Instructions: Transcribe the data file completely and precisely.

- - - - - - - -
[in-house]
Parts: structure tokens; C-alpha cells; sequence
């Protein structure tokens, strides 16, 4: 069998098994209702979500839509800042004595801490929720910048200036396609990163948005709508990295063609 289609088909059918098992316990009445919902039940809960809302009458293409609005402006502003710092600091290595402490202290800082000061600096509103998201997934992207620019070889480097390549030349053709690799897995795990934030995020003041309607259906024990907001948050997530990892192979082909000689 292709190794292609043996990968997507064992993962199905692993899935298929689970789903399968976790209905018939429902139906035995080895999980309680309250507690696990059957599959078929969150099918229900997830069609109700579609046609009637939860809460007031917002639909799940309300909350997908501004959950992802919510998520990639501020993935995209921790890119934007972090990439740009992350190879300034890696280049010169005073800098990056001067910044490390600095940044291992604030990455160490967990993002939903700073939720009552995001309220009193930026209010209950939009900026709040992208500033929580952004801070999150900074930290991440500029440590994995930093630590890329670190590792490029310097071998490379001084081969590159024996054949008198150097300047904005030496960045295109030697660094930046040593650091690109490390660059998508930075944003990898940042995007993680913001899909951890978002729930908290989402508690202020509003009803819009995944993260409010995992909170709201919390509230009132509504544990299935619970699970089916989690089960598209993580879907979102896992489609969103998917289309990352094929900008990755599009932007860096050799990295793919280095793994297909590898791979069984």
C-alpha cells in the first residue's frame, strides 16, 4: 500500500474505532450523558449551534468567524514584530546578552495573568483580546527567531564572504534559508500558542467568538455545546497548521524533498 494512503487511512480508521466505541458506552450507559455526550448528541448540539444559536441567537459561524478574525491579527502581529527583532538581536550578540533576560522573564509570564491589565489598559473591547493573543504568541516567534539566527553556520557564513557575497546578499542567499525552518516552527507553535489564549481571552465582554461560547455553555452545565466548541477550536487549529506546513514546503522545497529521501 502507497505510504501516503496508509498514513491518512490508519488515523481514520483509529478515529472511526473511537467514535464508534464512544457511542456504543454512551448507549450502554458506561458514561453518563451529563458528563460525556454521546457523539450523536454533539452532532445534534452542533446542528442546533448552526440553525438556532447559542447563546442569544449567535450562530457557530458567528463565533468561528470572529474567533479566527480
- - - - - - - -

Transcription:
[in-house]
Parts: structure tokens; C-alpha cells; sequence
């Protein structure tokens, strides 16, 4: 069998098994209702979500839509800042004595801490929720910048200036396609990163948005709508990295063609 289609088909059918098992316990009445919902039940809960809302009458293409609005402006502003710092600091290595402490202290800082000061600096509103998201997934992207620019070889480097390549030349053709690799897995795990934030995020003041309607259906024990907001948050997530990892192979082909000689 292709190794292609043996990968997507064992993962199905692993899935298929689970789903399968976790209905018939429902139906035995080895999980309680309250507690696990059957599959078929969150099918229900997830069609109700579609046609009637939860809460007031917002639909799940309300909350997908501004959950992802919510998520990639501020993935995209921790890119934007972090990439740009992350190879300034890696280049010169005073800098990056001067910044490390600095940044291992604030990455160490967990993002939903700073939720009552995001309220009193930026209010209950939009900026709040992208500033929580952004801070999150900074930290991440500029440590994995930093630590890329670190590792490029310097071998490379001084081969590159024996054949008198150097300047904005030496960045295109030697660094930046040593650091690109490390660059998508930075944003990898940042995007993680913001899909951890978002729930908290989402508690202020509003009803819009995944993260409010995992909170709201919390509230009132509504544990299935619970699970089916989690089960598209993580879907979102896992489609969103998917289309990352094929900008990755599009932007860096050799990295793919280095793994297909590898791979069984």
C-alpha cells in the first residue's frame, strides 16, 4: 500500500474505532450523558449551534468567524514584530546578552495573568483580546527567531564572504534559508500558542467568538455545546497548521524533498 494512503487511512480508521466505541458506552450507559455526550448528541448540539444559536441567537459561524478574525491579527502581529527583532538581536550578540533576560522573564509570564491589565489598559473591547493573543504568541516567534539566527553556520557564513557575497546578499542567499525552518516552527507553535489564549481571552465582554461560547455553555452545565466548541477550536487549529506546513514546503522545497529521501 502507497505510504501516503496508509498514513491518512490508519488515523481514520483509529478515529472511526473511537467514535464508534464512544457511542456504543454512551448507549450502554458506561458514561453518563451529563458528563460525556454521546457523539450523536454533539452532532445534534452542533446542528442546533448552526440553525438556532447559542447563546442569544449567535450562530457557530458567528463565533468561528470572529474567533479566527480